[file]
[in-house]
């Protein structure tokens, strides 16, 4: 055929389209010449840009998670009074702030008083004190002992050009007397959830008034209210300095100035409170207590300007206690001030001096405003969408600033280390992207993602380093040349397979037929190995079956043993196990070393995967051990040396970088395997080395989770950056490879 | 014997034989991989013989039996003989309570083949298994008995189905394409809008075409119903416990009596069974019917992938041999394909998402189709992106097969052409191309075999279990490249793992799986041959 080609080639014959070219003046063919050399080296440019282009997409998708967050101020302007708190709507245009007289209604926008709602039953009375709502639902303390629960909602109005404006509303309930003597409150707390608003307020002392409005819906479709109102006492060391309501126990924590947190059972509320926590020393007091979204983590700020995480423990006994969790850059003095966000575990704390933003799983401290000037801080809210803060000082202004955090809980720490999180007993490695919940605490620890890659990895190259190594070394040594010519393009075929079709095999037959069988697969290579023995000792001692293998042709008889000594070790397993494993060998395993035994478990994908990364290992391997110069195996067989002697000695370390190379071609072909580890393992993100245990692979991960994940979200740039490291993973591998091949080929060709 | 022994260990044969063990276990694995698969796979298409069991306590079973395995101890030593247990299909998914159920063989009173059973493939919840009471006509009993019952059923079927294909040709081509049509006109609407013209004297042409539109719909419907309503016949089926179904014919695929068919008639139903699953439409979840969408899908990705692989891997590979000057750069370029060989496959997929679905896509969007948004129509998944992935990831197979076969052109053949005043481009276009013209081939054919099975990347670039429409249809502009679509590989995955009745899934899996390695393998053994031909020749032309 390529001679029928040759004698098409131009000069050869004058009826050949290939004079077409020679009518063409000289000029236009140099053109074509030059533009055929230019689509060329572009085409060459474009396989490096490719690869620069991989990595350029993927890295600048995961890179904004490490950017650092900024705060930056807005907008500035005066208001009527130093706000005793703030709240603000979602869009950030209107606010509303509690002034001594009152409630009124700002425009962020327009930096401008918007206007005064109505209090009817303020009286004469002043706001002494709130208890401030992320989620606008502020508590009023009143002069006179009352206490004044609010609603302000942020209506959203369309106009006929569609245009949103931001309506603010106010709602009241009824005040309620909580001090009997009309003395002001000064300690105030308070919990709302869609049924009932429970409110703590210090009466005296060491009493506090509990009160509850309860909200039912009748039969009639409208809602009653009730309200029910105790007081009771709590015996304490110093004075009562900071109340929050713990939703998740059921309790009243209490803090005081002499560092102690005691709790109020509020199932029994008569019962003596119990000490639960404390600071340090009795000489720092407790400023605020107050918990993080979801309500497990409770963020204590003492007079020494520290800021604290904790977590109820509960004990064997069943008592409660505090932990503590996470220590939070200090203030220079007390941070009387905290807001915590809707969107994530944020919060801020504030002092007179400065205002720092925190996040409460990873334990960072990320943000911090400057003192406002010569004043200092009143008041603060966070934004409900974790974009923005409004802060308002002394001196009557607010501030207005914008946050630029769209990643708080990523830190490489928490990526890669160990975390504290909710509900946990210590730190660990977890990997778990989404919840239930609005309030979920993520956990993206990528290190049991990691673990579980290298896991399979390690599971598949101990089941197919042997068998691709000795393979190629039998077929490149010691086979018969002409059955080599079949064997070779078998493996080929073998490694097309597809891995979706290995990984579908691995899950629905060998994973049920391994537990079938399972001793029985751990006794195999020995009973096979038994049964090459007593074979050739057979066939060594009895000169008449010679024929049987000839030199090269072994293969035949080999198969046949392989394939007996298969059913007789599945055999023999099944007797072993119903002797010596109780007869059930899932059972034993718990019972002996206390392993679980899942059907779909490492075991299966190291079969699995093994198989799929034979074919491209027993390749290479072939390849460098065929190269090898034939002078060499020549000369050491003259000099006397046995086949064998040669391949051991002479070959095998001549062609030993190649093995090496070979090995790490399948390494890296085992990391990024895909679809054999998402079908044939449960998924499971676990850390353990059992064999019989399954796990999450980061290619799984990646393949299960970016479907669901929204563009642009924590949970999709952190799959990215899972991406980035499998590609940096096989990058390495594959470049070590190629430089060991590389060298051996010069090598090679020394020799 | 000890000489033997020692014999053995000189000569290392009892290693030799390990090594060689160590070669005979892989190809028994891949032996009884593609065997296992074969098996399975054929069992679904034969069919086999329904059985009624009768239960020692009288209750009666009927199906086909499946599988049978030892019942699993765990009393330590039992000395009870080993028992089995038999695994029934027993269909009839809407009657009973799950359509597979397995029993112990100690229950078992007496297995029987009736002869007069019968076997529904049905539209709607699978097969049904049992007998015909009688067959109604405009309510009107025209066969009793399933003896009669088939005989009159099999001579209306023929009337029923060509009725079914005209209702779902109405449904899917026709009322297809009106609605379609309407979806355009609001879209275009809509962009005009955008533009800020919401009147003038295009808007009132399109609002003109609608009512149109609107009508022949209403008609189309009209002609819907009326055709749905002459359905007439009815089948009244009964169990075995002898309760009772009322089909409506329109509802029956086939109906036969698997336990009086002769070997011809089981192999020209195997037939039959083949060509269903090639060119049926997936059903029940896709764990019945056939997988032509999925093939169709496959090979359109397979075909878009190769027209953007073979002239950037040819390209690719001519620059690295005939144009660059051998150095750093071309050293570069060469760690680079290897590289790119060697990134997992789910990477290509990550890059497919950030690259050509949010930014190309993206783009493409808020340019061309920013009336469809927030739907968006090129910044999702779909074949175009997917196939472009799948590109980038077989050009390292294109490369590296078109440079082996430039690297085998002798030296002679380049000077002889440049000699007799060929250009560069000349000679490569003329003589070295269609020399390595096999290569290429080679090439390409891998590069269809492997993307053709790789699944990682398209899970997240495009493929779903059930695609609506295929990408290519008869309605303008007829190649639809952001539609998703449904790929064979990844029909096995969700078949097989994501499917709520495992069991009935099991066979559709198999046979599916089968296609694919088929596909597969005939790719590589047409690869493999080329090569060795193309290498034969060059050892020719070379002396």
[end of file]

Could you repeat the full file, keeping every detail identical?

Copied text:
[in-house]
């Protein structure tokens, strides 16, 4: 055929389209010449840009998670009074702030008083004190002992050009007397959830008034209210300095100035409170207590300007206690001030001096405003969408600033280390992207993602380093040349397979037929190995079956043993196990070393995967051990040396970088395997080395989770950056490879 | 014997034989991989013989039996003989309570083949298994008995189905394409809008075409119903416990009596069974019917992938041999394909998402189709992106097969052409191309075999279990490249793992799986041959 080609080639014959070219003046063919050399080296440019282009997409998708967050101020302007708190709507245009007289209604926008709602039953009375709502639902303390629960909602109005404006509303309930003597409150707390608003307020002392409005819906479709109102006492060391309501126990924590947190059972509320926590020393007091979204983590700020995480423990006994969790850059003095966000575990704390933003799983401290000037801080809210803060000082202004955090809980720490999180007993490695919940605490620890890659990895190259190594070394040594010519393009075929079709095999037959069988697969290579023995000792001692293998042709008889000594070790397993494993060998395993035994478990994908990364290992391997110069195996067989002697000695370390190379071609072909580890393992993100245990692979991960994940979200740039490291993973591998091949080929060709 | 022994260990044969063990276990694995698969796979298409069991306590079973395995101890030593247990299909998914159920063989009173059973493939919840009471006509009993019952059923079927294909040709081509049509006109609407013209004297042409539109719909419907309503016949089926179904014919695929068919008639139903699953439409979840969408899908990705692989891997590979000057750069370029060989496959997929679905896509969007948004129509998944992935990831197979076969052109053949005043481009276009013209081939054919099975990347670039429409249809502009679509590989995955009745899934899996390695393998053994031909020749032309 390529001679029928040759004698098409131009000069050869004058009826050949290939004079077409020679009518063409000289000029236009140099053109074509030059533009055929230019689509060329572009085409060459474009396989490096490719690869620069991989990595350029993927890295600048995961890179904004490490950017650092900024705060930056807005907008500035005066208001009527130093706000005793703030709240603000979602869009950030209107606010509303509690002034001594009152409630009124700002425009962020327009930096401008918007206007005064109505209090009817303020009286004469002043706001002494709130208890401030992320989620606008502020508590009023009143002069006179009352206490004044609010609603302000942020209506959203369309106009006929569609245009949103931001309506603010106010709602009241009824005040309620909580001090009997009309003395002001000064300690105030308070919990709302869609049924009932429970409110703590210090009466005296060491009493506090509990009160509850309860909200039912009748039969009639409208809602009653009730309200029910105790007081009771709590015996304490110093004075009562900071109340929050713990939703998740059921309790009243209490803090005081002499560092102690005691709790109020509020199932029994008569019962003596119990000490639960404390600071340090009795000489720092407790400023605020107050918990993080979801309500497990409770963020204590003492007079020494520290800021604290904790977590109820509960004990064997069943008592409660505090932990503590996470220590939070200090203030220079007390941070009387905290807001915590809707969107994530944020919060801020504030002092007179400065205002720092925190996040409460990873334990960072990320943000911090400057003192406002010569004043200092009143008041603060966070934004409900974790974009923005409004802060308002002394001196009557607010501030207005914008946050630029769209990643708080990523830190490489928490990526890669160990975390504290909710509900946990210590730190660990977890990997778990989404919840239930609005309030979920993520956990993206990528290190049991990691673990579980290298896991399979390690599971598949101990089941197919042997068998691709000795393979190629039998077929490149010691086979018969002409059955080599079949064997070779078998493996080929073998490694097309597809891995979706290995990984579908691995899950629905060998994973049920391994537990079938399972001793029985751990006794195999020995009973096979038994049964090459007593074979050739057979066939060594009895000169008449010679024929049987000839030199090269072994293969035949080999198969046949392989394939007996298969059913007789599945055999023999099944007797072993119903002797010596109780007869059930899932059972034993718990019972002996206390392993679980899942059907779909490492075991299966190291079969699995093994198989799929034979074919491209027993390749290479072939390849460098065929190269090898034939002078060499020549000369050491003259000099006397046995086949064998040669391949051991002479070959095998001549062609030993190649093995090496070979090995790490399948390494890296085992990391990024895909679809054999998402079908044939449960998924499971676990850390353990059992064999019989399954796990999450980061290619799984990646393949299960970016479907669901929204563009642009924590949970999709952190799959990215899972991406980035499998590609940096096989990058390495594959470049070590190629430089060991590389060298051996010069090598090679020394020799 | 000890000489033997020692014999053995000189000569290392009892290693030799390990090594060689160590070669005979892989190809028994891949032996009884593609065997296992074969098996399975054929069992679904034969069919086999329904059985009624009768239960020692009288209750009666009927199906086909499946599988049978030892019942699993765990009393330590039992000395009870080993028992089995038999695994029934027993269909009839809407009657009973799950359509597979397995029993112990100690229950078992007496297995029987009736002869007069019968076997529904049905539209709607699978097969049904049992007998015909009688067959109604405009309510009107025209066969009793399933003896009669088939005989009159099999001579209306023929009337029923060509009725079914005209209702779902109405449904899917026709009322297809009106609605379609309407979806355009609001879209275009809509962009005009955008533009800020919401009147003038295009808007009132399109609002003109609608009512149109609107009508022949209403008609189309009209002609819907009326055709749905002459359905007439009815089948009244009964169990075995002898309760009772009322089909409506329109509802029956086939109906036969698997336990009086002769070997011809089981192999020209195997037939039959083949060509269903090639060119049926997936059903029940896709764990019945056939997988032509999925093939169709496959090979359109397979075909878009190769027209953007073979002239950037040819390209690719001519620059690295005939144009660059051998150095750093071309050293570069060469760690680079290897590289790119060697990134997992789910990477290509990550890059497919950030690259050509949010930014190309993206783009493409808020340019061309920013009336469809927030739907968006090129910044999702779909074949175009997917196939472009799948590109980038077989050009390292294109490369590296078109440079082996430039690297085998002798030296002679380049000077002889440049000699007799060929250009560069000349000679490569003329003589070295269609020399390595096999290569290429080679090439390409891998590069269809492997993307053709790789699944990682398209899970997240495009493929779903059930695609609506295929990408290519008869309605303008007829190649639809952001539609998703449904790929064979990844029909096995969700078949097989994501499917709520495992069991009935099991066979559709198999046979599916089968296609694919088929596909597969005939790719590589047409690869493999080329090569060795193309290498034969060059050892020719070379002396």